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January 29, 2010 • Football

Football: Stack 3-3 zone blitzes

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The Stack 3-3 Zone Blitzes in Effect

To combat the rising tide of spread offenses, many colleges and high schools are adopting the 3-3-5 or 3-5-3 defense. The 3-3’s flexibility and adaptability can help pressure the passers and cover multiple receivers and formations. With eight defenders close to the ball, the formation makes it hard to determine which of the defenders are going to rush and which are going drop.

Defenses can scheme anywhere from three to eight-man pressure. With eight two-point defenders, they can place more personnel on the field to cover receivers or running backs releasing out of the backfield.

Let us take a look at how many rush-four, drop-seven zone blitzes are available in the 3-3 package.

The zone blitzes dissected in this article are “cover 3” zone affairs, with the corners defending the deep outside thirds and the free safety playing the hole. Before we get into the actual blitzes, however, we believe it is essential to identify and label the underneath zones that the non-blitzing underneath defenders have to defend.

DIAGRAM 1 illustrates the underneath zones to be defended.

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DIAGRAM 1
  • Hook zones: The width of this zone is from the football to the outside leg of the tight end or imaginary tight end — a depth of 15 yards.
  • Curl zones: From the tight end or imaginary tight end to the widest receiver —also a depth of 15 yards.
  • Flat zones: From the widest receiver to the sideline.

As you can see, there are six underneath zones but only four pass defenders. The defenders may thus be responsible for more than one zone. For example, hook zone defenders may have to expand to the curl. Curl defenders may have to expand to the flat area.

This is possible because we do not spot drop, but instead we pattern read. Zone responsibilities are predicated on the release of the No. 2 receiver. As a result, some defenders will be hook/curl players, while others are curl/flat defenders.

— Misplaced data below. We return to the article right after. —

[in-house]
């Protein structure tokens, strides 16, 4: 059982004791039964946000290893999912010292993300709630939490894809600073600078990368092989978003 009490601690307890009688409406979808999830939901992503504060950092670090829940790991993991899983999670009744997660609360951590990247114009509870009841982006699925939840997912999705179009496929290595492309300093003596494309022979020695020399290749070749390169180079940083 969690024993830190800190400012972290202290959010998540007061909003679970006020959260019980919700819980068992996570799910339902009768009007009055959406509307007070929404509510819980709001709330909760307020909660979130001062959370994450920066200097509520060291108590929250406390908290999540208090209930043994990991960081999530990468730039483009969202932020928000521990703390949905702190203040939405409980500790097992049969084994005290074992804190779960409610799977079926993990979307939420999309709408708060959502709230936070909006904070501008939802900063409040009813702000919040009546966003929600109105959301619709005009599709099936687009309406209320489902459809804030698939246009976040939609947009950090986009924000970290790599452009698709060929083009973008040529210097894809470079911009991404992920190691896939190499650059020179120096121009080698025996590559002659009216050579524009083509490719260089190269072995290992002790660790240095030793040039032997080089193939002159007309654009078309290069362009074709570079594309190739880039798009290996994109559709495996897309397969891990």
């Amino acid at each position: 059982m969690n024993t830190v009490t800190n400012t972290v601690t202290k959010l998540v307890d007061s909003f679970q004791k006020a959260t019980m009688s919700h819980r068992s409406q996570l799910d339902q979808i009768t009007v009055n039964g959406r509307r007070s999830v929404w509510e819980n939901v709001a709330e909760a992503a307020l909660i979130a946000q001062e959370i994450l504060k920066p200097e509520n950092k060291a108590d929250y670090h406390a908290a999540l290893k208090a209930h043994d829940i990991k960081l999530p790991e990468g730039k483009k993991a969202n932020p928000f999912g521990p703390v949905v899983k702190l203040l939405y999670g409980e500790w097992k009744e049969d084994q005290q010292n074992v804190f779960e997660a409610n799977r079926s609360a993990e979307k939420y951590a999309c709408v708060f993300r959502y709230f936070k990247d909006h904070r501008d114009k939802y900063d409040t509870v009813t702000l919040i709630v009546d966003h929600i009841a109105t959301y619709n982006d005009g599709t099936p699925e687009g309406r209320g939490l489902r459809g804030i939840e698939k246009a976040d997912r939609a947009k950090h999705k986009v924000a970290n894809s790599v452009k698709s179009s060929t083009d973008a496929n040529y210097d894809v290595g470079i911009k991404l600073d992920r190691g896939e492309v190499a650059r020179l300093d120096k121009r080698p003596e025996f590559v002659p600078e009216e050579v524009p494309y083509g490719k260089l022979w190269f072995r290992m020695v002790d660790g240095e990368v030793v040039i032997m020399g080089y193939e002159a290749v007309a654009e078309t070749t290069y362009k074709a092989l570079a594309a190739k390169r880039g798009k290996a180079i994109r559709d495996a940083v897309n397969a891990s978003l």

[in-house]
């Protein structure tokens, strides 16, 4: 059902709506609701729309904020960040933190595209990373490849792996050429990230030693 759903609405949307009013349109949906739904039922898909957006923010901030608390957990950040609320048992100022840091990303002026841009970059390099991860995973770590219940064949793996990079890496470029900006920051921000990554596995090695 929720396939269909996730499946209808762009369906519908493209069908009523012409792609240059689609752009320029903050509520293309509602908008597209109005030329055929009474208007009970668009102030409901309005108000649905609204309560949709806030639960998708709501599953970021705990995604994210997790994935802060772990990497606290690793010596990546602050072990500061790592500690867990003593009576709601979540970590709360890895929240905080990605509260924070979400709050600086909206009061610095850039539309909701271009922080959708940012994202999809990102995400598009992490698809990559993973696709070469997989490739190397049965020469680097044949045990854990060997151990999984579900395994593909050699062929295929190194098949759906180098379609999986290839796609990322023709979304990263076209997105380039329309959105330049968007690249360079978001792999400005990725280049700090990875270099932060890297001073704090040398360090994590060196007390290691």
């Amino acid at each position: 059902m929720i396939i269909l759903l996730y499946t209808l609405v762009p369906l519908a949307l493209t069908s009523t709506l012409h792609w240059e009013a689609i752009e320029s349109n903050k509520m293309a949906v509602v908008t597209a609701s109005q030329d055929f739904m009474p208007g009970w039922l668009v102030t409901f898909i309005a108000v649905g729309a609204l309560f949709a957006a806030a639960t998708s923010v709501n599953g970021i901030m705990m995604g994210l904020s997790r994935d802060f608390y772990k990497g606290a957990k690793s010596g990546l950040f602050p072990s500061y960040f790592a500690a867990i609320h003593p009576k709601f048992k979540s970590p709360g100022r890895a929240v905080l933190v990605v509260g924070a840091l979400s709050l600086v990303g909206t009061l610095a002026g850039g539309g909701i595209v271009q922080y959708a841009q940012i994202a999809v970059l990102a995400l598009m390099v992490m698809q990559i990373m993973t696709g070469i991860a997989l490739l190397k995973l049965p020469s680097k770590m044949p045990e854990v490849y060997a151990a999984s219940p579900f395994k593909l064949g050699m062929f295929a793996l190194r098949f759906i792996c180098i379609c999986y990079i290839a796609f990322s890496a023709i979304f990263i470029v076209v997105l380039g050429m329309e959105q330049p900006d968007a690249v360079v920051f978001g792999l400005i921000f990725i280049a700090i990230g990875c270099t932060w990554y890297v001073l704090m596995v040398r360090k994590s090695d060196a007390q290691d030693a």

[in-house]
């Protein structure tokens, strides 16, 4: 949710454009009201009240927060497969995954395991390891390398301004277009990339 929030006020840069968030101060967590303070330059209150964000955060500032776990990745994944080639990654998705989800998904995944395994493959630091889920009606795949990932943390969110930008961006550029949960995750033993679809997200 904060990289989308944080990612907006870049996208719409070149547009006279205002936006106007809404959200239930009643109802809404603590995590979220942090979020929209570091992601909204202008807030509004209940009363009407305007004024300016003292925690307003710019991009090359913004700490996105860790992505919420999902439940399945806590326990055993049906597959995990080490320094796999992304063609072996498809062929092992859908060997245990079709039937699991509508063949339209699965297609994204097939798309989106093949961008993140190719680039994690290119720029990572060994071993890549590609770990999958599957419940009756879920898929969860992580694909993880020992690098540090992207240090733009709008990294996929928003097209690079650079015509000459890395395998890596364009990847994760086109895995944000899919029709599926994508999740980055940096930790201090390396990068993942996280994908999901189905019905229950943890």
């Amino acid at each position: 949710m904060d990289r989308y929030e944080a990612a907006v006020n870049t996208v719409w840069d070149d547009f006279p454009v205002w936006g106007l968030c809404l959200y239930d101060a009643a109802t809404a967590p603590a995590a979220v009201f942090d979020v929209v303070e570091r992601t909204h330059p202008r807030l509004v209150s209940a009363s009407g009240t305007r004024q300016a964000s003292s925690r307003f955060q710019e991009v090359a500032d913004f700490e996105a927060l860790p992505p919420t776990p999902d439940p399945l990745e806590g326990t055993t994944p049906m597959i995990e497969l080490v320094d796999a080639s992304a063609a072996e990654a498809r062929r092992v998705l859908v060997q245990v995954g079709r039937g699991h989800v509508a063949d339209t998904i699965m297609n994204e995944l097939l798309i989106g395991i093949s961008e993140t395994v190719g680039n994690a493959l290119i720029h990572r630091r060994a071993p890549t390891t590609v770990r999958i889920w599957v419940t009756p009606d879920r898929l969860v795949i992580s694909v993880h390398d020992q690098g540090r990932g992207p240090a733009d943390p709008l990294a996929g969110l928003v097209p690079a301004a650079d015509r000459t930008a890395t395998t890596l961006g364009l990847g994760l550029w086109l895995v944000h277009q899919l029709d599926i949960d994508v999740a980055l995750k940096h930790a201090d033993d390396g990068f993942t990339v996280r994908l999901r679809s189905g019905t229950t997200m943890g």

As earlier stated, the underneath zones extend to a depth of 15 yards. However, the depth of the defenders on their drop depends on the QB’s pass drop. As each defender reads pass, he must drop to his assigned zone as quickly as possible while keeping his eyes on a swivel.

Each defender’s eyes work from the QB to the No. 2 receiver. The eyes work back and forth in this manner until the QB stops his drop.

As the quarterback sets up, the underneath defender stops his drop and squares back up with the passer. At this point, the defender’s depth is influenced by the QB’s actions, while the width of the drop is affected by the No. 2 receiver’s release.

At this juncture, the defender must focus on the passer’s eyes and lead hard. He must also listen for verbal communication from other defenders. When the QB’s front or lead hand comes off the ball, each defender must break in the direction of the QB’s eyes.

This is called “breaking on the QB’s first intention.” If the throw is in the immediate area, the defender must break downhill, but not at a backward angle. This backward angle is commonly called “opening the garden gate” and allows the ball to whiz past the defender to the intended receiver.

Base 3-3 defense, DIAGRAM 2:

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DIAGRAM 2

Before getting into the zone blitz package, we believe it’s essential to discuss personnel and each defenders base zone drop. The diagram illustrates the base 3-3 defense and personnel.

  • D = Dogs, the strong safeties